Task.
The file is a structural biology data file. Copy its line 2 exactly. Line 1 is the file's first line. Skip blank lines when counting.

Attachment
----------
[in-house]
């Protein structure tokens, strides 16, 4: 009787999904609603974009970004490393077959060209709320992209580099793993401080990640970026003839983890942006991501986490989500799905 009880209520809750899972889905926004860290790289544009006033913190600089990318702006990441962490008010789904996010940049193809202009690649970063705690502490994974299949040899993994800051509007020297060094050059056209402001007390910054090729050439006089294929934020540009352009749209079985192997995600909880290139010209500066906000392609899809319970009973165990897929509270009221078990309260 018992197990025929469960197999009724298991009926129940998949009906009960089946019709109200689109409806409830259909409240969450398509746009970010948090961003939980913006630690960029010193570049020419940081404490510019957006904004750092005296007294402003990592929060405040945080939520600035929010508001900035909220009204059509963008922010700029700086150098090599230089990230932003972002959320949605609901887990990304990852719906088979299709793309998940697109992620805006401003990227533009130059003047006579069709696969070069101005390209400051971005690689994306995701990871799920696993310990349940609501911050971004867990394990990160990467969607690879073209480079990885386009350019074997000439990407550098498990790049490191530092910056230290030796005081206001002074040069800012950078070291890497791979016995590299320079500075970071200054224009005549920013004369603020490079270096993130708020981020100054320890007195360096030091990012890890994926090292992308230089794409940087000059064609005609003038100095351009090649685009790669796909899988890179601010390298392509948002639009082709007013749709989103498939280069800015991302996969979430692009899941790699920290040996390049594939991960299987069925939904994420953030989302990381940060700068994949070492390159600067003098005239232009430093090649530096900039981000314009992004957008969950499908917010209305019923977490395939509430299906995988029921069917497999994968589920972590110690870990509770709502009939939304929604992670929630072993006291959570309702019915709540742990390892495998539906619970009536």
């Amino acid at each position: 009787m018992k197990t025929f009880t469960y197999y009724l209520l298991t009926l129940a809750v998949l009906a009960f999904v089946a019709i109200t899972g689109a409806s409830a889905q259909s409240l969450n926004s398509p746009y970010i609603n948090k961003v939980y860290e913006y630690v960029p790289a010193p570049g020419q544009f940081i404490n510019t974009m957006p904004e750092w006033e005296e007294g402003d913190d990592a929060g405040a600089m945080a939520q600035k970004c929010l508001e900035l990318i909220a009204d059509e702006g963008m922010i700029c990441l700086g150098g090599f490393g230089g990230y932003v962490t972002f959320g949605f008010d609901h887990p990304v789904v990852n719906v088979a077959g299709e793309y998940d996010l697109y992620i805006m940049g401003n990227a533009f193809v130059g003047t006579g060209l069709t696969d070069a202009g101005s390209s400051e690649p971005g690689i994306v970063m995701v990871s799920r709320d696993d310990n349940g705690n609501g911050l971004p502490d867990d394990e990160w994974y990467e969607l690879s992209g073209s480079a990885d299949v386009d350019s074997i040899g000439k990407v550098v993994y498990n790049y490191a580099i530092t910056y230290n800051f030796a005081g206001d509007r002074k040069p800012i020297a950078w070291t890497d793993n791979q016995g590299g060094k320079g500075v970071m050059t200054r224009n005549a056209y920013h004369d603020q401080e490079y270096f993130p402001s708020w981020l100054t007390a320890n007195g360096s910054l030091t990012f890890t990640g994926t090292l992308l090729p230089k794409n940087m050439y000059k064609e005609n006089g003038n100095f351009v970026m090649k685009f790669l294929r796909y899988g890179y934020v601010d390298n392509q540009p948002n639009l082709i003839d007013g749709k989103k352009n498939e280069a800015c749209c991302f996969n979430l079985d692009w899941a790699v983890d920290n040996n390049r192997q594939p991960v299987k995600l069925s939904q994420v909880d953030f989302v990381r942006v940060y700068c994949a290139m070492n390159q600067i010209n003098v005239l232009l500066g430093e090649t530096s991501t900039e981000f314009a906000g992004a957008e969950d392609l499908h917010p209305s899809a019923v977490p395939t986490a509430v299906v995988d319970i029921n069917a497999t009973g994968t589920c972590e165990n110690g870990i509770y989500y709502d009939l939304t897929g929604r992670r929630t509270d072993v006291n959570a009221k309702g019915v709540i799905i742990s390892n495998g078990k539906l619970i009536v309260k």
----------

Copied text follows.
């Protein structure tokens, strides 16, 4: 009787999904609603974009970004490393077959060209709320992209580099793993401080990640970026003839983890942006991501986490989500799905 009880209520809750899972889905926004860290790289544009006033913190600089990318702006990441962490008010789904996010940049193809202009690649970063705690502490994974299949040899993994800051509007020297060094050059056209402001007390910054090729050439006089294929934020540009352009749209079985192997995600909880290139010209500066906000392609899809319970009973165990897929509270009221078990309260 018992197990025929469960197999009724298991009926129940998949009906009960089946019709109200689109409806409830259909409240969450398509746009970010948090961003939980913006630690960029010193570049020419940081404490510019957006904004750092005296007294402003990592929060405040945080939520600035929010508001900035909220009204059509963008922010700029700086150098090599230089990230932003972002959320949605609901887990990304990852719906088979299709793309998940697109992620805006401003990227533009130059003047006579069709696969070069101005390209400051971005690689994306995701990871799920696993310990349940609501911050971004867990394990990160990467969607690879073209480079990885386009350019074997000439990407550098498990790049490191530092910056230290030796005081206001002074040069800012950078070291890497791979016995590299320079500075970071200054224009005549920013004369603020490079270096993130708020981020100054320890007195360096030091990012890890994926090292992308230089794409940087000059064609005609003038100095351009090649685009790669796909899988890179601010390298392509948002639009082709007013749709989103498939280069800015991302996969979430692009899941790699920290040996390049594939991960299987069925939904994420953030989302990381940060700068994949070492390159600067003098005239232009430093090649530096900039981000314009992004957008969950499908917010209305019923977490395939509430299906995988029921069917497999994968589920972590110690870990509770709502009939939304929604992670929630072993006291959570309702019915709540742990390892495998539906619970009536």